The second approach, which attempted a change in attitudes, resulted in a maximum of 10 percent ear protection usage during the same time period.
Here are ten reasons to consider implementing behavior-based safety in your company:
Safety is about people: DuPont data suggests only 6 percent of all injuries occur because of hazardous or unsafe condition. Conversely 94 percent of all injuries are a result of unsafe actions, poor decisions and at-risk behaviors on the part of senior leaders, managers, supervisors and employees. As long as there are people in the workplace, people will make poor decisions at every level of the organization that will result in a forced production push perhaps, or reduced workforce perhaps, overtime, fatigue, overexertion, short cuts – and injuries.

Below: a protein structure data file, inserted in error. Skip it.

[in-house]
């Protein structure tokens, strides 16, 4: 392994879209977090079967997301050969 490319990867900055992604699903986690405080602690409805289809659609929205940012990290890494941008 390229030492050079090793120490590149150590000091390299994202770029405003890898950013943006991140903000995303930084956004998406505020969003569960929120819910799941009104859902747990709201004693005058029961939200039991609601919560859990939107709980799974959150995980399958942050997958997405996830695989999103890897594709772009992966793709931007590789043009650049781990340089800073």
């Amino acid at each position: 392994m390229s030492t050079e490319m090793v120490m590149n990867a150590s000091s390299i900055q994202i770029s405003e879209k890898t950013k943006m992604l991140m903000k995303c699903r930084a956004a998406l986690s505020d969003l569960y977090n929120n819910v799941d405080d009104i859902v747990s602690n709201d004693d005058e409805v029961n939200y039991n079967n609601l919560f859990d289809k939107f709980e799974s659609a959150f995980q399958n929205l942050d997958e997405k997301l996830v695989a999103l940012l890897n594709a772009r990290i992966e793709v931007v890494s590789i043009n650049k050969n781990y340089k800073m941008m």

Compliance is not sufficient: Compliance to OSHA regulations is necessary but not sufficient for great safety performance. OSHA’s focus is on hazards and conditions in the workplace. Most traditional inspections and audits focus on these conditions and things rather than people – especially management decision-makers.
Consequences drive behavior: Traditional safety and health programs use posters, rules, training and motivational speeches to prompt safe behavior. Behavioral science teaches us that these have far less impact on our behavior than what happens just after our behavior.